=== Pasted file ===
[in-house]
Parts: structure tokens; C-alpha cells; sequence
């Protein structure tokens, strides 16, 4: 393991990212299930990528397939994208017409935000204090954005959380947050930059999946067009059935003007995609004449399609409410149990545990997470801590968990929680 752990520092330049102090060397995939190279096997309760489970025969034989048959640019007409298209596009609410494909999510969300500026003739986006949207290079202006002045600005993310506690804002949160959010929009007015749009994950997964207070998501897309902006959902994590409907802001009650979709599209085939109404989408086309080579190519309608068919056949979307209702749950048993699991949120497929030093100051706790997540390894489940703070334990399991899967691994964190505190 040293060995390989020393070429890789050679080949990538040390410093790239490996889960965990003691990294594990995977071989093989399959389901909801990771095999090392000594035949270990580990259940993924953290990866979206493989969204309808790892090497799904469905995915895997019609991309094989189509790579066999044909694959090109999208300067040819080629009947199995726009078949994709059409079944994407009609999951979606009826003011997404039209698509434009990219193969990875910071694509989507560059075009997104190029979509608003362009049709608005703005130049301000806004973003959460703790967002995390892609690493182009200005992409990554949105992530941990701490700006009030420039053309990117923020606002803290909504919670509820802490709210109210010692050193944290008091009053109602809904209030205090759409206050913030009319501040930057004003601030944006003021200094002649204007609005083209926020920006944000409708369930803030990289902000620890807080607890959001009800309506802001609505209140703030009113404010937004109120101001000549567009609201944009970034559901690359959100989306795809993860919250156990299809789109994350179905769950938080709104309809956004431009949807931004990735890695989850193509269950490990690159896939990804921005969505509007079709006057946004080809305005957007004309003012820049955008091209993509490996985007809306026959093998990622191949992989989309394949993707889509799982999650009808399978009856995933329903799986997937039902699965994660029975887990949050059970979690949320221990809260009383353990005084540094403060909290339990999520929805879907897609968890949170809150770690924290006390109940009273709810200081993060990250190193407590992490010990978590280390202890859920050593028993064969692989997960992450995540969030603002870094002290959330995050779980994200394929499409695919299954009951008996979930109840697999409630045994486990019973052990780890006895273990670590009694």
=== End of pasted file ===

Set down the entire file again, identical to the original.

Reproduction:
[in-house]
Parts: structure tokens; C-alpha cells; sequence
């Protein structure tokens, strides 16, 4: 393991990212299930990528397939994208017409935000204090954005959380947050930059999946067009059935003007995609004449399609409410149990545990997470801590968990929680 752990520092330049102090060397995939190279096997309760489970025969034989048959640019007409298209596009609410494909999510969300500026003739986006949207290079202006002045600005993310506690804002949160959010929009007015749009994950997964207070998501897309902006959902994590409907802001009650979709599209085939109404989408086309080579190519309608068919056949979307209702749950048993699991949120497929030093100051706790997540390894489940703070334990399991899967691994964190505190 040293060995390989020393070429890789050679080949990538040390410093790239490996889960965990003691990294594990995977071989093989399959389901909801990771095999090392000594035949270990580990259940993924953290990866979206493989969204309808790892090497799904469905995915895997019609991309094989189509790579066999044909694959090109999208300067040819080629009947199995726009078949994709059409079944994407009609999951979606009826003011997404039209698509434009990219193969990875910071694509989507560059075009997104190029979509608003362009049709608005703005130049301000806004973003959460703790967002995390892609690493182009200005992409990554949105992530941990701490700006009030420039053309990117923020606002803290909504919670509820802490709210109210010692050193944290008091009053109602809904209030205090759409206050913030009319501040930057004003601030944006003021200094002649204007609005083209926020920006944000409708369930803030990289902000620890807080607890959001009800309506802001609505209140703030009113404010937004109120101001000549567009609201944009970034559901690359959100989306795809993860919250156990299809789109994350179905769950938080709104309809956004431009949807931004990735890695989850193509269950490990690159896939990804921005969505509007079709006057946004080809305005957007004309003012820049955008091209993509490996985007809306026959093998990622191949992989989309394949993707889509799982999650009808399978009856995933329903799986997937039902699965994660029975887990949050059970979690949320221990809260009383353990005084540094403060909290339990999520929805879907897609968890949170809150770690924290006390109940009273709810200081993060990250190193407590992490010990978590280390202890859920050593028993064969692989997960992450995540969030603002870094002290959330995050779980994200394929499409695919299954009951008996979930109840697999409630045994486990019973052990780890006895273990670590009694």